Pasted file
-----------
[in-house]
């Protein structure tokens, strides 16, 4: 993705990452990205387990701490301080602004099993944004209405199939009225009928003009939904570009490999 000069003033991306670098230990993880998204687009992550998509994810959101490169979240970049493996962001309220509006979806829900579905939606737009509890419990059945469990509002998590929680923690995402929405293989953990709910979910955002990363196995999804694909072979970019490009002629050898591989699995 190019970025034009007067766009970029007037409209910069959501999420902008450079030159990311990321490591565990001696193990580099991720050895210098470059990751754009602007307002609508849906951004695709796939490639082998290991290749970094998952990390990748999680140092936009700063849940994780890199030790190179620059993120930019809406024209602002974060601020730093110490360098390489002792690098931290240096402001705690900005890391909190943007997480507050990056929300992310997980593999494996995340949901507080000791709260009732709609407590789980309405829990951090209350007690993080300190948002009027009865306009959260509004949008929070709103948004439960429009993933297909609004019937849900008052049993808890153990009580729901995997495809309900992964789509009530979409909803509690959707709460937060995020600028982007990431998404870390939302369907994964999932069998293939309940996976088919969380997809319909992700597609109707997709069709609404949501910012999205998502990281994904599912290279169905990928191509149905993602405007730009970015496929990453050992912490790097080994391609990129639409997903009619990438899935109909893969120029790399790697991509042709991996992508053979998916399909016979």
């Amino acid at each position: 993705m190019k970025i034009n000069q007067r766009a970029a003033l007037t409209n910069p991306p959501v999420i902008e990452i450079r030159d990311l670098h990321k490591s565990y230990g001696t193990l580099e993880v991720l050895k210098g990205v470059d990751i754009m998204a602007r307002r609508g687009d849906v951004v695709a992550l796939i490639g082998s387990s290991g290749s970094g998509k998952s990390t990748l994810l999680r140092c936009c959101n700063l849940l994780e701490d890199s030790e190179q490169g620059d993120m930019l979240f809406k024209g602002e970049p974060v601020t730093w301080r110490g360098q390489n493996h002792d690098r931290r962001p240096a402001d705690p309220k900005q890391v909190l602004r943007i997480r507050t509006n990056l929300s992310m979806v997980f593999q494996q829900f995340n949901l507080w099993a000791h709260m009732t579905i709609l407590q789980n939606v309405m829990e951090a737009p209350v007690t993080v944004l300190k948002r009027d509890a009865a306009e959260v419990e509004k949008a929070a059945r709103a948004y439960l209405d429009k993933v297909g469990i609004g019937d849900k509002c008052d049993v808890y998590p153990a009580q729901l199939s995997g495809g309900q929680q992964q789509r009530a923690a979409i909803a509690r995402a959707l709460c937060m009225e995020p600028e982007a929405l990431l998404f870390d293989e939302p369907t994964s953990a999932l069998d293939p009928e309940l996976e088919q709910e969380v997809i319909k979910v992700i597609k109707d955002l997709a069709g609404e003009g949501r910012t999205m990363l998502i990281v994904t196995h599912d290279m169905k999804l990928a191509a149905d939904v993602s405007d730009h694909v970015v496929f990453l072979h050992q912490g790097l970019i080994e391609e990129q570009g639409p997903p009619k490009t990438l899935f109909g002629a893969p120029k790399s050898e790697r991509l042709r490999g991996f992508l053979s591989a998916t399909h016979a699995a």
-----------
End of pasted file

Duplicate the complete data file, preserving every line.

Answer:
[in-house]
């Protein structure tokens, strides 16, 4: 993705990452990205387990701490301080602004099993944004209405199939009225009928003009939904570009490999 000069003033991306670098230990993880998204687009992550998509994810959101490169979240970049493996962001309220509006979806829900579905939606737009509890419990059945469990509002998590929680923690995402929405293989953990709910979910955002990363196995999804694909072979970019490009002629050898591989699995 190019970025034009007067766009970029007037409209910069959501999420902008450079030159990311990321490591565990001696193990580099991720050895210098470059990751754009602007307002609508849906951004695709796939490639082998290991290749970094998952990390990748999680140092936009700063849940994780890199030790190179620059993120930019809406024209602002974060601020730093110490360098390489002792690098931290240096402001705690900005890391909190943007997480507050990056929300992310997980593999494996995340949901507080000791709260009732709609407590789980309405829990951090209350007690993080300190948002009027009865306009959260509004949008929070709103948004439960429009993933297909609004019937849900008052049993808890153990009580729901995997495809309900992964789509009530979409909803509690959707709460937060995020600028982007990431998404870390939302369907994964999932069998293939309940996976088919969380997809319909992700597609109707997709069709609404949501910012999205998502990281994904599912290279169905990928191509149905993602405007730009970015496929990453050992912490790097080994391609990129639409997903009619990438899935109909893969120029790399790697991509042709991996992508053979998916399909016979």
């Amino acid at each position: 993705m190019k970025i034009n000069q007067r766009a970029a003033l007037t409209n910069p991306p959501v999420i902008e990452i450079r030159d990311l670098h990321k490591s565990y230990g001696t193990l580099e993880v991720l050895k210098g990205v470059d990751i754009m998204a602007r307002r609508g687009d849906v951004v695709a992550l796939i490639g082998s387990s290991g290749s970094g998509k998952s990390t990748l994810l999680r140092c936009c959101n700063l849940l994780e701490d890199s030790e190179q490169g620059d993120m930019l979240f809406k024209g602002e970049p974060v601020t730093w301080r110490g360098q390489n493996h002792d690098r931290r962001p240096a402001d705690p309220k900005q890391v909190l602004r943007i997480r507050t509006n990056l929300s992310m979806v997980f593999q494996q829900f995340n949901l507080w099993a000791h709260m009732t579905i709609l407590q789980n939606v309405m829990e951090a737009p209350v007690t993080v944004l300190k948002r009027d509890a009865a306009e959260v419990e509004k949008a929070a059945r709103a948004y439960l209405d429009k993933v297909g469990i609004g019937d849900k509002c008052d049993v808890y998590p153990a009580q729901l199939s995997g495809g309900q929680q992964q789509r009530a923690a979409i909803a509690r995402a959707l709460c937060m009225e995020p600028e982007a929405l990431l998404f870390d293989e939302p369907t994964s953990a999932l069998d293939p009928e309940l996976e088919q709910e969380v997809i319909k979910v992700i597609k109707d955002l997709a069709g609404e003009g949501r910012t999205m990363l998502i990281v994904t196995h599912d290279m169905k999804l990928a191509a149905d939904v993602s405007d730009h694909v970015v496929f990453l072979h050992q912490g790097l970019i080994e391609e990129q570009g639409p997903p009619k490009t990438l899935f109909g002629a893969p120029k790399s050898e790697r991509l042709r490999g991996f992508l053979s591989a998916t399909h016979a699995a």